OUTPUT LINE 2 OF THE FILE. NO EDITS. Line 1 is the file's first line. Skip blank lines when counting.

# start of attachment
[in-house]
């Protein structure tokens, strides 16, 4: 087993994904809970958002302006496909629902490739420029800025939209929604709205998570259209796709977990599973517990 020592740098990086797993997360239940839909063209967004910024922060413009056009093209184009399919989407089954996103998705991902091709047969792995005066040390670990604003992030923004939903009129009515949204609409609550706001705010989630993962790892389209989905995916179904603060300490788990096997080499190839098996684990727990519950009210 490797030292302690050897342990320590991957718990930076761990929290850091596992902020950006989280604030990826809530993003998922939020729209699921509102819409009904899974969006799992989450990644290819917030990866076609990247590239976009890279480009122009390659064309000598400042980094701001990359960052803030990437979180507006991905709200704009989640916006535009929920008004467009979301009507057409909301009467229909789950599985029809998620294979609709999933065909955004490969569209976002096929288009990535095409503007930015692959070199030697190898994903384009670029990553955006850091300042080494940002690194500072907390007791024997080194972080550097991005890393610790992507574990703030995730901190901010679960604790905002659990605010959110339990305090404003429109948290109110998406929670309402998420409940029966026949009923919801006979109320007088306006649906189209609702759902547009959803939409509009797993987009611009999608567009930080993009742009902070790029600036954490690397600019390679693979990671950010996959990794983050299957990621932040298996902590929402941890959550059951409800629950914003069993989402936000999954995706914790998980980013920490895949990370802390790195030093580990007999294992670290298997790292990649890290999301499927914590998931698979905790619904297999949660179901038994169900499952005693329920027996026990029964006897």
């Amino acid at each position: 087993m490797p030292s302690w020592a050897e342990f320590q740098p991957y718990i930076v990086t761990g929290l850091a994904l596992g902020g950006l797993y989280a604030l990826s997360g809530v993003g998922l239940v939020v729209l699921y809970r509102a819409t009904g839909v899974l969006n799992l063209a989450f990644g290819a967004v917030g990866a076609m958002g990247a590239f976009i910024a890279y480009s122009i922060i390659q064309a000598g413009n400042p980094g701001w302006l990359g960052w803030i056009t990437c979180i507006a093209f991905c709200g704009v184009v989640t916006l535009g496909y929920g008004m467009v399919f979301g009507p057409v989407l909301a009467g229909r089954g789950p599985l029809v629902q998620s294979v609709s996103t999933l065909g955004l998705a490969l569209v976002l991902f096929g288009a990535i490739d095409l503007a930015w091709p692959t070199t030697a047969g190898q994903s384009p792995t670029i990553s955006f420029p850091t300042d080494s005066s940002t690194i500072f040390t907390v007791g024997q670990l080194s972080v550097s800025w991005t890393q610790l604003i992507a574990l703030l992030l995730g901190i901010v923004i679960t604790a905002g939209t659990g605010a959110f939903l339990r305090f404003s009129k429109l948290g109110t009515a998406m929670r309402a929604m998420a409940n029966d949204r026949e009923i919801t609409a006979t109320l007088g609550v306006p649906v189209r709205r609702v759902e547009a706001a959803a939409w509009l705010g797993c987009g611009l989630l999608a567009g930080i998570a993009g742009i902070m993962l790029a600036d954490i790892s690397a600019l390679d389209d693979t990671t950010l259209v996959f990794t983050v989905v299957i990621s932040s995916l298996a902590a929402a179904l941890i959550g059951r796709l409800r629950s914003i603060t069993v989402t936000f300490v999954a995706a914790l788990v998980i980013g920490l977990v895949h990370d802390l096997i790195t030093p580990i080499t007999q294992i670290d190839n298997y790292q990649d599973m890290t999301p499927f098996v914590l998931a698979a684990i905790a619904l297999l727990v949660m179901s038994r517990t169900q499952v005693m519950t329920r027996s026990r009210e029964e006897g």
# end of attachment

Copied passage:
């Protein structure tokens, strides 16, 4: 087993994904809970958002302006496909629902490739420029800025939209929604709205998570259209796709977990599973517990 020592740098990086797993997360239940839909063209967004910024922060413009056009093209184009399919989407089954996103998705991902091709047969792995005066040390670990604003992030923004939903009129009515949204609409609550706001705010989630993962790892389209989905995916179904603060300490788990096997080499190839098996684990727990519950009210 490797030292302690050897342990320590991957718990930076761990929290850091596992902020950006989280604030990826809530993003998922939020729209699921509102819409009904899974969006799992989450990644290819917030990866076609990247590239976009890279480009122009390659064309000598400042980094701001990359960052803030990437979180507006991905709200704009989640916006535009929920008004467009979301009507057409909301009467229909789950599985029809998620294979609709999933065909955004490969569209976002096929288009990535095409503007930015692959070199030697190898994903384009670029990553955006850091300042080494940002690194500072907390007791024997080194972080550097991005890393610790992507574990703030995730901190901010679960604790905002659990605010959110339990305090404003429109948290109110998406929670309402998420409940029966026949009923919801006979109320007088306006649906189209609702759902547009959803939409509009797993987009611009999608567009930080993009742009902070790029600036954490690397600019390679693979990671950010996959990794983050299957990621932040298996902590929402941890959550059951409800629950914003069993989402936000999954995706914790998980980013920490895949990370802390790195030093580990007999294992670290298997790292990649890290999301499927914590998931698979905790619904297999949660179901038994169900499952005693329920027996026990029964006897």